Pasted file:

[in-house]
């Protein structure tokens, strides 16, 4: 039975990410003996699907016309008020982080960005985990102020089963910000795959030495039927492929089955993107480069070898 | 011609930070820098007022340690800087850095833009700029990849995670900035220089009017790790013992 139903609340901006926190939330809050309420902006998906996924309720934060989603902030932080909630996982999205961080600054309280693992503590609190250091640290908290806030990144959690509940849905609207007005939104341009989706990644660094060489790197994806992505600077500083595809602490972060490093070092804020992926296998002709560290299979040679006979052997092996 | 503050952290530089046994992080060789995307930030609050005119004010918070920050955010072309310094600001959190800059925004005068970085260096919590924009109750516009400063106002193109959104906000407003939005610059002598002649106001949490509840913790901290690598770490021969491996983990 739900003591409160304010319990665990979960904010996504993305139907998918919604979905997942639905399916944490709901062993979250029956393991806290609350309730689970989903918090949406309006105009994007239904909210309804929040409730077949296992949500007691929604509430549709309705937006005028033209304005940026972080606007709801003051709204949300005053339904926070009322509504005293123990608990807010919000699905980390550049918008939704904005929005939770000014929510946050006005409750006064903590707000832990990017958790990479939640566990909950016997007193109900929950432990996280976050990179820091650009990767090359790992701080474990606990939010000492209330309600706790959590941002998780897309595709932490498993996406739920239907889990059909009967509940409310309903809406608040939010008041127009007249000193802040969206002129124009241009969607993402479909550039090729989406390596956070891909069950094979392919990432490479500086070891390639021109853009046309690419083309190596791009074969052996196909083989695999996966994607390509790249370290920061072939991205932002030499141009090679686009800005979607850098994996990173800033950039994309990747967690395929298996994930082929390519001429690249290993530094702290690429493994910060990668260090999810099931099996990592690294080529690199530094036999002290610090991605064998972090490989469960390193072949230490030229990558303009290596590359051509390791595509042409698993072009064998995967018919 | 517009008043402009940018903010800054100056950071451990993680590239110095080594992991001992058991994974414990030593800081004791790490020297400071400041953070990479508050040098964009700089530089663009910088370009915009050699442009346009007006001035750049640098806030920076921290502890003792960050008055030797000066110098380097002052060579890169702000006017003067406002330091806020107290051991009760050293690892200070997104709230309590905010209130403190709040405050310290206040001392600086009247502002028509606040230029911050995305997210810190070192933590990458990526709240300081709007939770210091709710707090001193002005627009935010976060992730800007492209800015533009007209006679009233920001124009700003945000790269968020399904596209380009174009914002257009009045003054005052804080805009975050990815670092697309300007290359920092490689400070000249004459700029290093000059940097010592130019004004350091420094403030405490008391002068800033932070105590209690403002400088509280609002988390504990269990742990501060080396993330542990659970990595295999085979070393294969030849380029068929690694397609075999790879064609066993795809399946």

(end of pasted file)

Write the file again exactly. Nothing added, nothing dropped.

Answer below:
[in-house]
């Protein structure tokens, strides 16, 4: 039975990410003996699907016309008020982080960005985990102020089963910000795959030495039927492929089955993107480069070898 | 011609930070820098007022340690800087850095833009700029990849995670900035220089009017790790013992 139903609340901006926190939330809050309420902006998906996924309720934060989603902030932080909630996982999205961080600054309280693992503590609190250091640290908290806030990144959690509940849905609207007005939104341009989706990644660094060489790197994806992505600077500083595809602490972060490093070092804020992926296998002709560290299979040679006979052997092996 | 503050952290530089046994992080060789995307930030609050005119004010918070920050955010072309310094600001959190800059925004005068970085260096919590924009109750516009400063106002193109959104906000407003939005610059002598002649106001949490509840913790901290690598770490021969491996983990 739900003591409160304010319990665990979960904010996504993305139907998918919604979905997942639905399916944490709901062993979250029956393991806290609350309730689970989903918090949406309006105009994007239904909210309804929040409730077949296992949500007691929604509430549709309705937006005028033209304005940026972080606007709801003051709204949300005053339904926070009322509504005293123990608990807010919000699905980390550049918008939704904005929005939770000014929510946050006005409750006064903590707000832990990017958790990479939640566990909950016997007193109900929950432990996280976050990179820091650009990767090359790992701080474990606990939010000492209330309600706790959590941002998780897309595709932490498993996406739920239907889990059909009967509940409310309903809406608040939010008041127009007249000193802040969206002129124009241009969607993402479909550039090729989406390596956070891909069950094979392919990432490479500086070891390639021109853009046309690419083309190596791009074969052996196909083989695999996966994607390509790249370290920061072939991205932002030499141009090679686009800005979607850098994996990173800033950039994309990747967690395929298996994930082929390519001429690249290993530094702290690429493994910060990668260090999810099931099996990592690294080529690199530094036999002290610090991605064998972090490989469960390193072949230490030229990558303009290596590359051509390791595509042409698993072009064998995967018919 | 517009008043402009940018903010800054100056950071451990993680590239110095080594992991001992058991994974414990030593800081004791790490020297400071400041953070990479508050040098964009700089530089663009910088370009915009050699442009346009007006001035750049640098806030920076921290502890003792960050008055030797000066110098380097002052060579890169702000006017003067406002330091806020107290051991009760050293690892200070997104709230309590905010209130403190709040405050310290206040001392600086009247502002028509606040230029911050995305997210810190070192933590990458990526709240300081709007939770210091709710707090001193002005627009935010976060992730800007492209800015533009007209006679009233920001124009700003945000790269968020399904596209380009174009914002257009009045003054005052804080805009975050990815670092697309300007290359920092490689400070000249004459700029290093000059940097010592130019004004350091420094403030405490008391002068800033932070105590209690403002400088509280609002988390504990269990742990501060080396993330542990659970990595295999085979070393294969030849380029068929690694397609075999790879064609066993795809399946």